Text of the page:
I have the sense the quote struck you differently, or perhaps for different reasons. In your case, rather than a new life visiting you, it is more that the temptation, or the possibility, of a new life has visited you in the form of this other man's child. This vexing, mysterious force of life that I referred to in that quote chose this woman as its vehicle; it did not choose you; and she in turn does not choose you. So you are being called to honor this vexing and confounding refusal. That is the life circumstance you are being called to explore and meditate on: What does it mean that this woman had a child by another man? What is it saying to you that she is rejecting your attempts to act as a father? What does it mean that you've reached the North Pole and now your compass needle is spinning wildly?
In seeking to understand our fate, it's only a distraction to compare ourselves with others: Why did that man get her pregnant and not me? Why do others get this and that but not me? Instead, we must find a way to tell our own stories in a way that makes our random confrontations with fate into a quest, a search for meaning.
Right off the bat, one might say that you have been drawn off course by a siren's song, and what you need to do is recall who you are and where you come from and try to get home. Perhaps it is your weakness to be attracted to situations that seem to have great promise but don't pan out. I think that is perhaps the message here. It also says to me that you have been looking for something ideal, something that transcends the ordinary, so I would say this as well: The ordinary transcends the ordinary. That is, the local, the vernacular, your own postage stamp of land, holds great and powerful meaning for you. I would return to it and seek what is there.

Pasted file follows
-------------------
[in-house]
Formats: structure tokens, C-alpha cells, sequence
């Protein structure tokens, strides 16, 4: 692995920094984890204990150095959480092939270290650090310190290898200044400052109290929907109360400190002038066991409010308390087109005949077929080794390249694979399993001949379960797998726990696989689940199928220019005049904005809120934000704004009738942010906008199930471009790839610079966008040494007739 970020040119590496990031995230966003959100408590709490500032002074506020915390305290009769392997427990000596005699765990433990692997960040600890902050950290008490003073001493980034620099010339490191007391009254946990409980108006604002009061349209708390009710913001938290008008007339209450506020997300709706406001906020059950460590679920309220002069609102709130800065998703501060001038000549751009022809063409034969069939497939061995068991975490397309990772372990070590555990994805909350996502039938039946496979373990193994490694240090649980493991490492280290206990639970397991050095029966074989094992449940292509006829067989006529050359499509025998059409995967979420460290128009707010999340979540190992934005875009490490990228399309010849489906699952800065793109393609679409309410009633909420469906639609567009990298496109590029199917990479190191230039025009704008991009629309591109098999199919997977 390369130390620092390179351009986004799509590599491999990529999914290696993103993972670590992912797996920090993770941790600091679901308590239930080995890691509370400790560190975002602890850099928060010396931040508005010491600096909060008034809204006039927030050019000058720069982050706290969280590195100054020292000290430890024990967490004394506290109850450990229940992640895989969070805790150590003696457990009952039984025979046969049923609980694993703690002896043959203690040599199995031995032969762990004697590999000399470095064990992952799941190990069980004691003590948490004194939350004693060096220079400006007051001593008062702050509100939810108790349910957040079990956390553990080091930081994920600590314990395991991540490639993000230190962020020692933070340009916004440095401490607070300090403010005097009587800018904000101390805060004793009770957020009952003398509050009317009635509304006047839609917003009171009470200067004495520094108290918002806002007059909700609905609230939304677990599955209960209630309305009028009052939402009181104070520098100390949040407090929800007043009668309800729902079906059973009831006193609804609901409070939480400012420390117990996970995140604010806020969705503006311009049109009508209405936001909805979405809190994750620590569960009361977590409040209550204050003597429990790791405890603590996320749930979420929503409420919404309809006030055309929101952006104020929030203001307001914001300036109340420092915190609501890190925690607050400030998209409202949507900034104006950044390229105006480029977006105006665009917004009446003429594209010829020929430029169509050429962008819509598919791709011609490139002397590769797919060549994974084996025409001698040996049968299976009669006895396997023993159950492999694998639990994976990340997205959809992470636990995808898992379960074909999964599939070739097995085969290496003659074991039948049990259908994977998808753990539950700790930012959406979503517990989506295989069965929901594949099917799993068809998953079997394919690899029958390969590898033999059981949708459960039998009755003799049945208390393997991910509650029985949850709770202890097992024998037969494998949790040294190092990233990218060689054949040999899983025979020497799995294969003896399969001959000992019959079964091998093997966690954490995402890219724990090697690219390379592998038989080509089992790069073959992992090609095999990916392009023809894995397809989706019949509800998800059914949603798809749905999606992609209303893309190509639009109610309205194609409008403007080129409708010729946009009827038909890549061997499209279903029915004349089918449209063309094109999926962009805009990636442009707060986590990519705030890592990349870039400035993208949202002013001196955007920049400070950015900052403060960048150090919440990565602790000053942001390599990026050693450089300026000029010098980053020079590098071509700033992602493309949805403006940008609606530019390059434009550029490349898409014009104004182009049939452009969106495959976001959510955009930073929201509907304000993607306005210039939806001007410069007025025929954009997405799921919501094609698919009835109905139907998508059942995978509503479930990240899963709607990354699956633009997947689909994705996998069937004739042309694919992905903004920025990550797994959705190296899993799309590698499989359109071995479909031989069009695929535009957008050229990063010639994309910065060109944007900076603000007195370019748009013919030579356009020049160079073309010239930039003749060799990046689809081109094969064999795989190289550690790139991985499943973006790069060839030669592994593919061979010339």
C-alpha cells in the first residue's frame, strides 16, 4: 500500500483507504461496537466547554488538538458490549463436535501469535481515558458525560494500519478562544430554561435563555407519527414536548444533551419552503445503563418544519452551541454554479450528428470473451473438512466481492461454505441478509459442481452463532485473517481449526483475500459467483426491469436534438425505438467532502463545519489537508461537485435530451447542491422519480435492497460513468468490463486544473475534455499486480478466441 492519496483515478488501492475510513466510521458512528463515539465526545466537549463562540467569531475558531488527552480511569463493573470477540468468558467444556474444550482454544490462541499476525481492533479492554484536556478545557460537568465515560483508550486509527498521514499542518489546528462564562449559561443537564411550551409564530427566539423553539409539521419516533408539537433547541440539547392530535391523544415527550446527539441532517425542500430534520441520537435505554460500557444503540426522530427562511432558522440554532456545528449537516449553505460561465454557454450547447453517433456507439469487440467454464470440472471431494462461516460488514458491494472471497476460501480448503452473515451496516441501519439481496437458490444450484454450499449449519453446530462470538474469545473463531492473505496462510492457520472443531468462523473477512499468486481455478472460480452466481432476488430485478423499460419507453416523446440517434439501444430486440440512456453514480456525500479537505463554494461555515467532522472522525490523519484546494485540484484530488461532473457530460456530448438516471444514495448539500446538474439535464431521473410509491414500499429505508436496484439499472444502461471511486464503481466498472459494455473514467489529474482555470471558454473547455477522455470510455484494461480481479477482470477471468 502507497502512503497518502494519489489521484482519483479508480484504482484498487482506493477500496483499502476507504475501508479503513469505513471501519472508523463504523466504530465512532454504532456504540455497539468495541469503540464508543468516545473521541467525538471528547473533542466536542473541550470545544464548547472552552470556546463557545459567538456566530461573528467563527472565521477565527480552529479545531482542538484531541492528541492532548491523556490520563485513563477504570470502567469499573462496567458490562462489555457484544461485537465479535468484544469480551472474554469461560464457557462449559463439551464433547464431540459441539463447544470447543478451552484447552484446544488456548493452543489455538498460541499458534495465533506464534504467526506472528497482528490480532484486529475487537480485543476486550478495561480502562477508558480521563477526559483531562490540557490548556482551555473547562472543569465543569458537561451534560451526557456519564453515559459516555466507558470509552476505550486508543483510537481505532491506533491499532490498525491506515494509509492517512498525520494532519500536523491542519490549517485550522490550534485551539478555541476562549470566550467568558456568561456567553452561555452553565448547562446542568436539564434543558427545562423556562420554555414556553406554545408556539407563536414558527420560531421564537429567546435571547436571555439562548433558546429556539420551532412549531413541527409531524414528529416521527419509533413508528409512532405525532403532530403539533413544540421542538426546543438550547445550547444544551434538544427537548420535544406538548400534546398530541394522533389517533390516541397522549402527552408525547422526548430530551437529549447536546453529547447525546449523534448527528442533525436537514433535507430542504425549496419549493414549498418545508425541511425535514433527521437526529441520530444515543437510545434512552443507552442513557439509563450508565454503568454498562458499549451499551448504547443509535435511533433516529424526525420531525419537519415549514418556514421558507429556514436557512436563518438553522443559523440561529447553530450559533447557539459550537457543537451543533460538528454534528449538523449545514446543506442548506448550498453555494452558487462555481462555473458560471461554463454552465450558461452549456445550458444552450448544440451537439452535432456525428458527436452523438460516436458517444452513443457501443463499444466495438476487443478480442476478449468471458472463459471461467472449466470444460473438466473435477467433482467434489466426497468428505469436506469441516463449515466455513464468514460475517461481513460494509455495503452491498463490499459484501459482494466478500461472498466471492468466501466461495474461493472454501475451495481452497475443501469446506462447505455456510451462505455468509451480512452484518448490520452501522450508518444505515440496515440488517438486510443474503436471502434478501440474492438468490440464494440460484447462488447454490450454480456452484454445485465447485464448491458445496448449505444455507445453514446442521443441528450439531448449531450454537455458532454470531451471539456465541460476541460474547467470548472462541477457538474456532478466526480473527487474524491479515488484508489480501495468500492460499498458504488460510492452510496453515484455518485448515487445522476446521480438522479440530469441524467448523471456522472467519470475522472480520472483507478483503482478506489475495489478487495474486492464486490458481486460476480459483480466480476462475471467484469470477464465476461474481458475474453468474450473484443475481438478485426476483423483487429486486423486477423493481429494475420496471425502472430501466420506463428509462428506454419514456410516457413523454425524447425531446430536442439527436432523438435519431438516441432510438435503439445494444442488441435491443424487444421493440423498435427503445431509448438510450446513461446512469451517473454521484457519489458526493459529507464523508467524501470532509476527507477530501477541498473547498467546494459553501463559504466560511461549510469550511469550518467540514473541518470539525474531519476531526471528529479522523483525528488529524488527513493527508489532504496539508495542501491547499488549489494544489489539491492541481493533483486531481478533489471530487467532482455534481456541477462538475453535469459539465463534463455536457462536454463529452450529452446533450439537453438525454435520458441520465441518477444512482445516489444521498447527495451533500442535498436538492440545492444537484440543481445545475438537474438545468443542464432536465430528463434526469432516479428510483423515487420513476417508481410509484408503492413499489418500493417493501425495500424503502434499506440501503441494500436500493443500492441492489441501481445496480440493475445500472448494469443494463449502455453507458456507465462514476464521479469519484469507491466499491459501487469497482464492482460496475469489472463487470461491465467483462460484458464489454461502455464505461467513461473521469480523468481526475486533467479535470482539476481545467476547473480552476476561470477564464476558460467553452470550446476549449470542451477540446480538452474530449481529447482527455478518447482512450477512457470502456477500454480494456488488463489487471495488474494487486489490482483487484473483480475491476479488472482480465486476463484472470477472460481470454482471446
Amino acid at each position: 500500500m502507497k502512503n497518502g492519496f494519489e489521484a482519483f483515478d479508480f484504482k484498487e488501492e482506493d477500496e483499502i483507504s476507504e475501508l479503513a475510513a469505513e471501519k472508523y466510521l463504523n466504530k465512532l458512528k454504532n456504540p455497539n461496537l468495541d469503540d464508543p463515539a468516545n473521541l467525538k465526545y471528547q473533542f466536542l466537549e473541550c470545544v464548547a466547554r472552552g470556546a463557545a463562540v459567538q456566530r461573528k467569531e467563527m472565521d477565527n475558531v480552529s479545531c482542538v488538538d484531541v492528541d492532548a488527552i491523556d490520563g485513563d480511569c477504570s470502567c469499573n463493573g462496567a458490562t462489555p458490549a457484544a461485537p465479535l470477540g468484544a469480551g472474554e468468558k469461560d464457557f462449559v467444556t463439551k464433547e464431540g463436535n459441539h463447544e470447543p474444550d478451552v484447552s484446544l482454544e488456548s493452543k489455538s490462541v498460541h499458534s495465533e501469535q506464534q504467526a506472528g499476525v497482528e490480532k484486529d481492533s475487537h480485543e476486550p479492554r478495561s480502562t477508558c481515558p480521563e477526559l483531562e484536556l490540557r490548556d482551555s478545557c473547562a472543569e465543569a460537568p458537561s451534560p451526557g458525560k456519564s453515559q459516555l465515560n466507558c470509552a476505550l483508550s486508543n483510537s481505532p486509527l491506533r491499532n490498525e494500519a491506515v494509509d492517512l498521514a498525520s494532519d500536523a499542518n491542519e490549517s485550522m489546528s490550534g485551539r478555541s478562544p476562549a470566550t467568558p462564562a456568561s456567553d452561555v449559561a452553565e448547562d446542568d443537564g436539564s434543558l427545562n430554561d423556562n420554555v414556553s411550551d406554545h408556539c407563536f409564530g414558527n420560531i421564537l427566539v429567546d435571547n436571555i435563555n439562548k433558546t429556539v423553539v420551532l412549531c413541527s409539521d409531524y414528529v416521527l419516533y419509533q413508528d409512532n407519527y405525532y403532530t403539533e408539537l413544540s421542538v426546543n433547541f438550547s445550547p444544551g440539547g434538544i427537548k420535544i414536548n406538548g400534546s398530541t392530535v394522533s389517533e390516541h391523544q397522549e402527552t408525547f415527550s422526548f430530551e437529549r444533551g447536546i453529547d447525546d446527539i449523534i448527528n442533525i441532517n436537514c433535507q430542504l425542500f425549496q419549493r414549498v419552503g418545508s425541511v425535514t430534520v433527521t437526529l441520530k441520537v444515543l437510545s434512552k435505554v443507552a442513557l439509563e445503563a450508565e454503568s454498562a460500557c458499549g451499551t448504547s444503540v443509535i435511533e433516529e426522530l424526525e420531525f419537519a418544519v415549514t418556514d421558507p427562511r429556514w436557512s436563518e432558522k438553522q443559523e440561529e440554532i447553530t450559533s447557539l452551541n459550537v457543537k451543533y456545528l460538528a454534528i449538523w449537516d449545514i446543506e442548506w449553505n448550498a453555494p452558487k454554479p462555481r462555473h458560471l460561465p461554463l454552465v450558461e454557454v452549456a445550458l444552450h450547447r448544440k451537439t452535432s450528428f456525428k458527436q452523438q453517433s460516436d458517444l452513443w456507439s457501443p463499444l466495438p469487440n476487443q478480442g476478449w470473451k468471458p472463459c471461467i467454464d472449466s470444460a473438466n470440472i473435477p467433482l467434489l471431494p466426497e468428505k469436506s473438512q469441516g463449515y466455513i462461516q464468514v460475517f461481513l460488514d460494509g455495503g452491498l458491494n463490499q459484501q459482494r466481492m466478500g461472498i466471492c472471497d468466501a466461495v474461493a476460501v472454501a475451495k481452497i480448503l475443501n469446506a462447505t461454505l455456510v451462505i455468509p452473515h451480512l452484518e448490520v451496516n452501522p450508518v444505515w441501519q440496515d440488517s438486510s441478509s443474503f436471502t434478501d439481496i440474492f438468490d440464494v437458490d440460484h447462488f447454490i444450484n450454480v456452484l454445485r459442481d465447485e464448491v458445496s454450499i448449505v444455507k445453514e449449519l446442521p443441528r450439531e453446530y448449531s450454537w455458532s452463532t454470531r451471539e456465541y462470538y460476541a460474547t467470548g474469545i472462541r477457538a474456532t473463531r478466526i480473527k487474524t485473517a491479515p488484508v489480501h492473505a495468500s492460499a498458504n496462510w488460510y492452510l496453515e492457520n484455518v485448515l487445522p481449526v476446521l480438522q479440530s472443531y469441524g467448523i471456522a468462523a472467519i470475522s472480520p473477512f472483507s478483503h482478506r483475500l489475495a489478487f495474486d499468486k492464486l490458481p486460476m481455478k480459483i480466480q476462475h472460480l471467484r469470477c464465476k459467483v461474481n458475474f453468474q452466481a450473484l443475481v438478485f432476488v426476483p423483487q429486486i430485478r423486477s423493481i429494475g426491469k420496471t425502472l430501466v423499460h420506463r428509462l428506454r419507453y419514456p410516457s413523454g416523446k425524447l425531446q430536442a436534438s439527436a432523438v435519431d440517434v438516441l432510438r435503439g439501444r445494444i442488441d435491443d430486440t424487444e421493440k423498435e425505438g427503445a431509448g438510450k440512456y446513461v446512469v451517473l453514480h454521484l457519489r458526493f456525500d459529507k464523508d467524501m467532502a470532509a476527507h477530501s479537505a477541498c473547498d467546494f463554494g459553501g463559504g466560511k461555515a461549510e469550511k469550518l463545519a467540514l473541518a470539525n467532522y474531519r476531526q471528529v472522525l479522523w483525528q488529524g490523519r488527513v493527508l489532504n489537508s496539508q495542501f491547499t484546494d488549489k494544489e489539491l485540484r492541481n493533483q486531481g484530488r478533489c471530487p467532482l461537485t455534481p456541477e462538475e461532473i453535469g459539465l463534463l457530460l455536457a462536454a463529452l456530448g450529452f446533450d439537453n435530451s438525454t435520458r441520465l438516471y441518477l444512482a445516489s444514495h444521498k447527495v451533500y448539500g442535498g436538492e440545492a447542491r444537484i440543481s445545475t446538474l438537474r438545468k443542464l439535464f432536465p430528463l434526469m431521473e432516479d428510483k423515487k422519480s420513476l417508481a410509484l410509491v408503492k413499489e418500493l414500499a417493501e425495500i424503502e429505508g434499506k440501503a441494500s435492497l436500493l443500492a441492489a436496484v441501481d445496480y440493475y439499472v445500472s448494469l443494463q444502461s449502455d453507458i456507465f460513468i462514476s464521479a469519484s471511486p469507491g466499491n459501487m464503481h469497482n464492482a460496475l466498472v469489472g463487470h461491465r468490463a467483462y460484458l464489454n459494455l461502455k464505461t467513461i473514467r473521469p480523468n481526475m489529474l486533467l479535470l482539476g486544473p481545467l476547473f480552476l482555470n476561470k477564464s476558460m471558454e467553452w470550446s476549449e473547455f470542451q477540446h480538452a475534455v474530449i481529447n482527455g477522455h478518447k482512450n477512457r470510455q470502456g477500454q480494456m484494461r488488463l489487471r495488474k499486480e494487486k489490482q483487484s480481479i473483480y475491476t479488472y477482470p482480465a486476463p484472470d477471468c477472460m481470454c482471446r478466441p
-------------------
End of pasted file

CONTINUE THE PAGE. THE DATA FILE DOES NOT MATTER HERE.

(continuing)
As painful as it may be, you need to disentangle yourself from her and turn your attention to your own life and what you want out of it. This is a good opportunity to think about that. You haven't told me much, actually, about your life other than your interest in this woman. Do you have a keen interest in the mysterious forces that guide our lives? Are you also very interested in raising children? If so, it's not too late to set about constructing a life around those things. The benefits of such a decision are twofold. One, when we are acting in accordance with our core beliefs and values, we tend to be happier. Two, we are more likely to meet a compatible mate.
There may be reasons you seek the extraordinary. You may be of a mystical bent. You may be one of those restless people, like me, who are never satisfied with what is in front of them, who are always chasing something. I am still restless. I am still chasing something. But I can tell you this: After years of chasing women, I was exhausted and sat on my front stoop. That's when my future wife walked by.
I was looking everywhere but right in front of my house.